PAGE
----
Search for Circulating Immune Complexes and Activation of the Complement System in Relation to Estrogen Treatment

Authors

  • Anne Bukh M.D.,

    Corresponding author
    1. Institute of Medical Microbiology, University of Aarhus, Aarhus
    2. Department of Gynecology & Obstetrics, County Hospital of Svendborg, and Novo Industri, Bagsvaerd, Denmark
      Institute of Medical Microbiology The Bartholin Building University of Aarhus DK-8000 Aarhus C., Denmark
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  • Hakon Kaalund Jensen,

    1. Institute of Medical Microbiology, University of Aarhus, Aarhus
    2. Department of Gynecology & Obstetrics, County Hospital of Svendborg, and Novo Industri, Bagsvaerd, Denmark
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  • Hans Jakob Andersen,

    1. Institute of Medical Microbiology, University of Aarhus, Aarhus
    2. Department of Gynecology & Obstetrics, County Hospital of Svendborg, and Novo Industri, Bagsvaerd, Denmark
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  • Peter Bonne Eriksen,

    1. Institute of Medical Microbiology, University of Aarhus, Aarhus
    2. Department of Gynecology & Obstetrics, County Hospital of Svendborg, and Novo Industri, Bagsvaerd, Denmark
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  • Niels Peter,

    1. Institute of Medical Microbiology, University of Aarhus, Aarhus
    2. Department of Gynecology & Obstetrics, County Hospital of Svendborg, and Novo Industri, Bagsvaerd, Denmark
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  • Hundahl Möller

    1. Institute of Medical Microbiology, University of Aarhus, Aarhus
    2. Department of Gynecology & Obstetrics, County Hospital of Svendborg, and Novo Industri, Bagsvaerd, Denmark
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Institute of Medical Microbiology The Bartholin Building University of Aarhus DK-8000 Aarhus C., Denmark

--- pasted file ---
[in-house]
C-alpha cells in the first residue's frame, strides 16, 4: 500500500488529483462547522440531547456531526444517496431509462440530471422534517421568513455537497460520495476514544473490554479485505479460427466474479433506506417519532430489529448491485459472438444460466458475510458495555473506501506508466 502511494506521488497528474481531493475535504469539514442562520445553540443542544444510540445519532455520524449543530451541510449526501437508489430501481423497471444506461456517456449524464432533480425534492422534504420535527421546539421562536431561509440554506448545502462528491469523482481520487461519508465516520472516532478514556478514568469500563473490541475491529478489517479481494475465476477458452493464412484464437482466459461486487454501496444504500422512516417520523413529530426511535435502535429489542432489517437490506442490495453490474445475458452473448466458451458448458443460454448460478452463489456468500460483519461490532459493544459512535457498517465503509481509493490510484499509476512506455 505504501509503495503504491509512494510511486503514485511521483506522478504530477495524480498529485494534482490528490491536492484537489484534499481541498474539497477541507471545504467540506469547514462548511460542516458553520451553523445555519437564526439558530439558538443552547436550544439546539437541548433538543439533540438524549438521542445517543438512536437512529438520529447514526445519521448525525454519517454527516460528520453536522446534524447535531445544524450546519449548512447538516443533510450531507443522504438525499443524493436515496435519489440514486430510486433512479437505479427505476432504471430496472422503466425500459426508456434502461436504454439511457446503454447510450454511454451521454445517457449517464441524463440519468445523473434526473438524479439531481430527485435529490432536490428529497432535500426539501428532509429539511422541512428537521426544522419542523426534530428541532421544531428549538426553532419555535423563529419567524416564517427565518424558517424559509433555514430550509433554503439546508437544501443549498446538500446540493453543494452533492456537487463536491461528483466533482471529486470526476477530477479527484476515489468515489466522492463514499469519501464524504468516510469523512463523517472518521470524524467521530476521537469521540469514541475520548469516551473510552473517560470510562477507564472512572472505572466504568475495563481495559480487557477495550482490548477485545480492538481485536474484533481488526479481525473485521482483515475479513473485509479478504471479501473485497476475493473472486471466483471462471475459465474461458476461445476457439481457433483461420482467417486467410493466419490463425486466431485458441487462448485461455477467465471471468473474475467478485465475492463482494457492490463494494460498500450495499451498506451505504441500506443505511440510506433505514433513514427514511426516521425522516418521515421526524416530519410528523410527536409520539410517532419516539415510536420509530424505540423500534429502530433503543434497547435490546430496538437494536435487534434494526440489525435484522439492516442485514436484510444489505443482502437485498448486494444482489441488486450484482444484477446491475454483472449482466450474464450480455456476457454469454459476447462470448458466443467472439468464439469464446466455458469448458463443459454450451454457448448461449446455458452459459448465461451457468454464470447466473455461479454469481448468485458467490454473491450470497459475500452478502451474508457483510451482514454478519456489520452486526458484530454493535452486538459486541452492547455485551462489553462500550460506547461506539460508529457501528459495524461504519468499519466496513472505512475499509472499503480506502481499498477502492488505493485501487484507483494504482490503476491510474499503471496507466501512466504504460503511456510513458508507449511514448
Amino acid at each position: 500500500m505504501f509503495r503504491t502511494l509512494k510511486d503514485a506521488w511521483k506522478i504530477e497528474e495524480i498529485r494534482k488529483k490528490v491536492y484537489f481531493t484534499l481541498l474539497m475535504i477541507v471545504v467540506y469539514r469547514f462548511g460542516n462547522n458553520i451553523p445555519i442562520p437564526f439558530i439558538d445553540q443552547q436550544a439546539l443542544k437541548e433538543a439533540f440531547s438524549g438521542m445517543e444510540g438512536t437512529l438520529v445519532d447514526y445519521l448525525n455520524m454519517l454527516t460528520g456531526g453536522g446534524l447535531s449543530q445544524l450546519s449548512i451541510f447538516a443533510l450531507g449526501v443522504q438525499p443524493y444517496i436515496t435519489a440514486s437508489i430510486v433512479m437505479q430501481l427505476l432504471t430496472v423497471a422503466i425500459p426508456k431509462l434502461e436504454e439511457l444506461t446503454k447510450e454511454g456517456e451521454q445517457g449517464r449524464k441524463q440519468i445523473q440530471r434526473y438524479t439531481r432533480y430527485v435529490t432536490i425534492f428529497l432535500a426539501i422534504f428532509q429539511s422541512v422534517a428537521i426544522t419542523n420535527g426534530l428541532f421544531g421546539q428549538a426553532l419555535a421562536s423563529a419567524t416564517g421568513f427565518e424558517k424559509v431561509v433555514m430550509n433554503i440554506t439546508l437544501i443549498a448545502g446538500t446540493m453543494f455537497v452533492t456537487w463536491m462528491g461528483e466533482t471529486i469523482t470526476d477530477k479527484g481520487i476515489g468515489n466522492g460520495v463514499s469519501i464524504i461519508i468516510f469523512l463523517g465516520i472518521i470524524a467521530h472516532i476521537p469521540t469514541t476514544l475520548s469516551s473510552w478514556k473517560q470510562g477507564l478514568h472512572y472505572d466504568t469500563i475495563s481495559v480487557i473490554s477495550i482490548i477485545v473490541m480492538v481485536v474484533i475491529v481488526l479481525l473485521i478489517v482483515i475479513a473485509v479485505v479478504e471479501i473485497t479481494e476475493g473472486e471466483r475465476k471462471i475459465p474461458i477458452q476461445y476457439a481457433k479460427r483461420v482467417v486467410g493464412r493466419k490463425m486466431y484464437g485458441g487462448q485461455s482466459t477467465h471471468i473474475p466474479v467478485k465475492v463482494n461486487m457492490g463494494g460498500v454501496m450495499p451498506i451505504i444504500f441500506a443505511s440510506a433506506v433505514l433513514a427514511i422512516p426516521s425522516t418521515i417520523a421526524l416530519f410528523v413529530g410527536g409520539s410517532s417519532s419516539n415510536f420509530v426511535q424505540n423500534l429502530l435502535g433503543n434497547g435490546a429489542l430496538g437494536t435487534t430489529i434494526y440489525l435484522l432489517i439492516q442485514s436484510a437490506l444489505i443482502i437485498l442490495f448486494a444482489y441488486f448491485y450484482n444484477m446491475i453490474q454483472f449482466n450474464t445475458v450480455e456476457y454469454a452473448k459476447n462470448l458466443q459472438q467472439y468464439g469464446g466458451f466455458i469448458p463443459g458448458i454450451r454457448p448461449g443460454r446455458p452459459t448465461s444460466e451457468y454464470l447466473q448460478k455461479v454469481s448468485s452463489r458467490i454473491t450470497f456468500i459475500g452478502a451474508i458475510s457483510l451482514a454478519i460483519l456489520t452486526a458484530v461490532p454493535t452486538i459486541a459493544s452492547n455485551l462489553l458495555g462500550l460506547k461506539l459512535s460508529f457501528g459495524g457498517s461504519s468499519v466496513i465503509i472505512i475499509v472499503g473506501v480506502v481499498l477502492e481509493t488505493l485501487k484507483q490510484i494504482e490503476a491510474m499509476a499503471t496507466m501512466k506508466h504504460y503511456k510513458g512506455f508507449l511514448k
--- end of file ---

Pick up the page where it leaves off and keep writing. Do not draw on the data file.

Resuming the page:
Abstract

By employing an ammonium sulphate precipitation technique, previous studies have shown circulating immune complexes (cIC) in an increased proportion of women using oral contraceptives, as compared with non-users. The pathogenicity of cIC is well established, as deposition in organs may lead to activation of the complement system and thereby inflammation and tissue destruction. The purpose of the present study was to determine whether estrogen treatment could induce the formation of cIC, as measured by more specific immune complex assays. To test for complement activation, plasma samples were analysed for the complement split product C3d. Thirty-one women treated with estrogen for menopausal hormone deficiency symptoms and 38 untreated controls were analysed for cIC. Using a solid-phase Clq-anti-lgG binding assay, the mean level of clC in the estrogen-treated group did not differ significantly from that of the untreated control group (p>0.05). In a solid-phase Clq-protein A binding assay a very small average increase in the clC values for the estrogen–treated group in comparison with the untreated group was found, expressing a significant difference (p = 0.04). Moreover, the C3d levels for the estrogen–treated group did not differ from the untreated control group. Finally, no differences could be demonstrated in cIC and C3d levels between patients treated with synthetic estrogens and patients treated with natural estrogens.

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